Today is our Senior’s last day of school. The mood is light hearted but bittersweet, nostalgic.
And they walked into my room third period for their last day. And I had to crush them. It pained me to do it. Like when a parent disciplines a child and says, “This hurts me more than it hurts you,” I had to reveal the results of students’ cumulative assignment: a 10 page, argumentative research paper.
It was a difficult assignment, to be sure. They had to choose and narrow a controversial issue, discuss all sides, craft an argument, refute the opposition, and cite all of it using MLA format. It’s a typical college assignment. Appropriate since this is a dual enrollment course – they are receiving 3 college credits upon successful completion.
The assignment is supposed to be a cumulative reflection of all that they have learned this semester. That’s what it is supposed to be. But, it’s not. Not really. I know what these kids have learned, or at least I thought I knew. But, the papers reflect huge gaps in the ability to cite sources, proofread, and most importantly, use research to craft an effective argument.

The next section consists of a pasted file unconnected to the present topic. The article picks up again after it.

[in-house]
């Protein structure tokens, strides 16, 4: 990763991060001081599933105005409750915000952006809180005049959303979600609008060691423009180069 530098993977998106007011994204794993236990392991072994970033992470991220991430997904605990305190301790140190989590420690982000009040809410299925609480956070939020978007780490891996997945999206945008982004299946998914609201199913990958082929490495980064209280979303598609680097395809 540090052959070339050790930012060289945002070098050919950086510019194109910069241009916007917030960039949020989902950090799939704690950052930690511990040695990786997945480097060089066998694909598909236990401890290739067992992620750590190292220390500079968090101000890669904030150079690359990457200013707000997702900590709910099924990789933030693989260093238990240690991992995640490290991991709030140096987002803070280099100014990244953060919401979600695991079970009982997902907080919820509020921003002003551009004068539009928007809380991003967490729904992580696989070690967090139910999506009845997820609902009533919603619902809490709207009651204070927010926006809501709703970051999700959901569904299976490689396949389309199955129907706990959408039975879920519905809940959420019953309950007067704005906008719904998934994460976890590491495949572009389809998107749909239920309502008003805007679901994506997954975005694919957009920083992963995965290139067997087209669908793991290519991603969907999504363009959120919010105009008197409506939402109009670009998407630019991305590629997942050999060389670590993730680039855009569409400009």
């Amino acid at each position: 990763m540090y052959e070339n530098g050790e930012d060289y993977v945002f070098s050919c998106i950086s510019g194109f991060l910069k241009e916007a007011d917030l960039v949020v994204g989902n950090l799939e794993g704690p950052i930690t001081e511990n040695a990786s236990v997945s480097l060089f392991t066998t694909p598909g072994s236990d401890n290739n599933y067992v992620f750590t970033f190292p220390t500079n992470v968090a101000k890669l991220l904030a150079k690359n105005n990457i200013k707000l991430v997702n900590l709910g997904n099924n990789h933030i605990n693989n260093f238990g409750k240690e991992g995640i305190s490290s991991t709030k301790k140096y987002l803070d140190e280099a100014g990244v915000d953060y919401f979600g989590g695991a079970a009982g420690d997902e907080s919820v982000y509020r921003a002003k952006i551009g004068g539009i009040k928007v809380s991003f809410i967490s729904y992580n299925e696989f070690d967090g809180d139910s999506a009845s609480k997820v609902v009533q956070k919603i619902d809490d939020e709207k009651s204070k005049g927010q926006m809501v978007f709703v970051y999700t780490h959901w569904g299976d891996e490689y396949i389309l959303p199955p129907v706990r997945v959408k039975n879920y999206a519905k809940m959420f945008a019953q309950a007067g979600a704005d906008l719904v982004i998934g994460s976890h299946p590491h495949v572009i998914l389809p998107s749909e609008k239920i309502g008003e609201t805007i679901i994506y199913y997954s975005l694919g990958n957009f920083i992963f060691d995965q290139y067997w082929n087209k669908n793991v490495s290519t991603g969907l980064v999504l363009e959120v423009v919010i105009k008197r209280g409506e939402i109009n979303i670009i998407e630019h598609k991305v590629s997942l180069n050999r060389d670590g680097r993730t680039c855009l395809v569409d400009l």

The problem is this: I want them all to earn an A for this paper. And the truth is this: They all have the ability to do so. But the reality is this: They didn’t do it.
I nearly started crying while I had to tell them how disappointed I have been grading their research papers. I had to stop twice and compose myself while I broke the news. There are F’s. F’s! No matter how much I love these kids – some of them like they are my own – that is what their work has earned.
No citations to make their research credible. Little to no proofreading done. Major errors in simple things like spelling, agreement, and punctuation. These are errors that no Senior in high school should be making, much less College Freshmen.
I want to give them better grades because I like them. I know how much effort many of these kids put into this work, but they didn’t “finish.” Giving them grades they didn’t earn would be doing them no favors in the long run. Next year they ARE going to have professors who, for the most part, won’t care. But, assigning them some of these grades hurts me because I know it’s going to hurt them.
I’m sitting here at my desk fighting off tears as they finish their final exams because I have no more time left with them. There’s nothing more I can do but send them out and hope they do better next year.
And I can start planning, in hopes that I will do better next year as well.